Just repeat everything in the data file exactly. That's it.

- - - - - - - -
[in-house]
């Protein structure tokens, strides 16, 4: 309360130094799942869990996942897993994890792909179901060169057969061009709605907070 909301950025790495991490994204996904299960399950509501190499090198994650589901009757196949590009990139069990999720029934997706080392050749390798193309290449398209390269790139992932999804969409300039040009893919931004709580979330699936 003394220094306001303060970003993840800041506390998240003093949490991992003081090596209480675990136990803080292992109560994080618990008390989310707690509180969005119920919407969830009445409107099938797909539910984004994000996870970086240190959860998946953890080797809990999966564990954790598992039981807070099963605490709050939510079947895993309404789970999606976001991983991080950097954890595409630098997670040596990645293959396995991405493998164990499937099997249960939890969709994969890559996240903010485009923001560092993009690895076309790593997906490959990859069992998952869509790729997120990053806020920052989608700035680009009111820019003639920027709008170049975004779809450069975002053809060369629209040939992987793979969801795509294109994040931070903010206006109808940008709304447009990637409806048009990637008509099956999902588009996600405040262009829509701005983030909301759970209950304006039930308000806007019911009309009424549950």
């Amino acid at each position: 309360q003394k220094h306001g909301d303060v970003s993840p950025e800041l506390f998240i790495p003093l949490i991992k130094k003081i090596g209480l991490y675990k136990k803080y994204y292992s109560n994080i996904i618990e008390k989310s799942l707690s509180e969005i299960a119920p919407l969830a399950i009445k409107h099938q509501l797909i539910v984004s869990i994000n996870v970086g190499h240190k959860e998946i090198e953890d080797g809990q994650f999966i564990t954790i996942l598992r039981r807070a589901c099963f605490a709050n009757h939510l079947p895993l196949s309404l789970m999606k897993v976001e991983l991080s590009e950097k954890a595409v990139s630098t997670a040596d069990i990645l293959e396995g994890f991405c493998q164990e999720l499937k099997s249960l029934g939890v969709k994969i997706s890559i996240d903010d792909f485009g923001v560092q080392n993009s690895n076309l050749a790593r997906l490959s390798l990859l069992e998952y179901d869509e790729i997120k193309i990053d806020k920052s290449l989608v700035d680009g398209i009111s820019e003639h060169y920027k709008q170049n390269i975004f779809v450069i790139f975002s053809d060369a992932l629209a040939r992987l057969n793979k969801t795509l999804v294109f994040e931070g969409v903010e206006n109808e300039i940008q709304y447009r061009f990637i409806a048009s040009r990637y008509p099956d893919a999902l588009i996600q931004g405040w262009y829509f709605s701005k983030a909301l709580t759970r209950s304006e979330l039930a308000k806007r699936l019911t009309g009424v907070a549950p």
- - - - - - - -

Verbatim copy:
[in-house]
């Protein structure tokens, strides 16, 4: 309360130094799942869990996942897993994890792909179901060169057969061009709605907070 909301950025790495991490994204996904299960399950509501190499090198994650589901009757196949590009990139069990999720029934997706080392050749390798193309290449398209390269790139992932999804969409300039040009893919931004709580979330699936 003394220094306001303060970003993840800041506390998240003093949490991992003081090596209480675990136990803080292992109560994080618990008390989310707690509180969005119920919407969830009445409107099938797909539910984004994000996870970086240190959860998946953890080797809990999966564990954790598992039981807070099963605490709050939510079947895993309404789970999606976001991983991080950097954890595409630098997670040596990645293959396995991405493998164990499937099997249960939890969709994969890559996240903010485009923001560092993009690895076309790593997906490959990859069992998952869509790729997120990053806020920052989608700035680009009111820019003639920027709008170049975004779809450069975002053809060369629209040939992987793979969801795509294109994040931070903010206006109808940008709304447009990637409806048009990637008509099956999902588009996600405040262009829509701005983030909301759970209950304006039930308000806007019911009309009424549950």
């Amino acid at each position: 309360q003394k220094h306001g909301d303060v970003s993840p950025e800041l506390f998240i790495p003093l949490i991992k130094k003081i090596g209480l991490y675990k136990k803080y994204y292992s109560n994080i996904i618990e008390k989310s799942l707690s509180e969005i299960a119920p919407l969830a399950i009445k409107h099938q509501l797909i539910v984004s869990i994000n996870v970086g190499h240190k959860e998946i090198e953890d080797g809990q994650f999966i564990t954790i996942l598992r039981r807070a589901c099963f605490a709050n009757h939510l079947p895993l196949s309404l789970m999606k897993v976001e991983l991080s590009e950097k954890a595409v990139s630098t997670a040596d069990i990645l293959e396995g994890f991405c493998q164990e999720l499937k099997s249960l029934g939890v969709k994969i997706s890559i996240d903010d792909f485009g923001v560092q080392n993009s690895n076309l050749a790593r997906l490959s390798l990859l069992e998952y179901d869509e790729i997120k193309i990053d806020k920052s290449l989608v700035d680009g398209i009111s820019e003639h060169y920027k709008q170049n390269i975004f779809v450069i790139f975002s053809d060369a992932l629209a040939r992987l057969n793979k969801t795509l999804v294109f994040e931070g969409v903010e206006n109808e300039i940008q709304y447009r061009f990637i409806a048009s040009r990637y008509p099956d893919a999902l588009i996600q931004g405040w262009y829509f709605s701005k983030a909301l709580t759970r209950s304006e979330l039930a308000k806007r699936l019911t009309g009424v907070a549950p």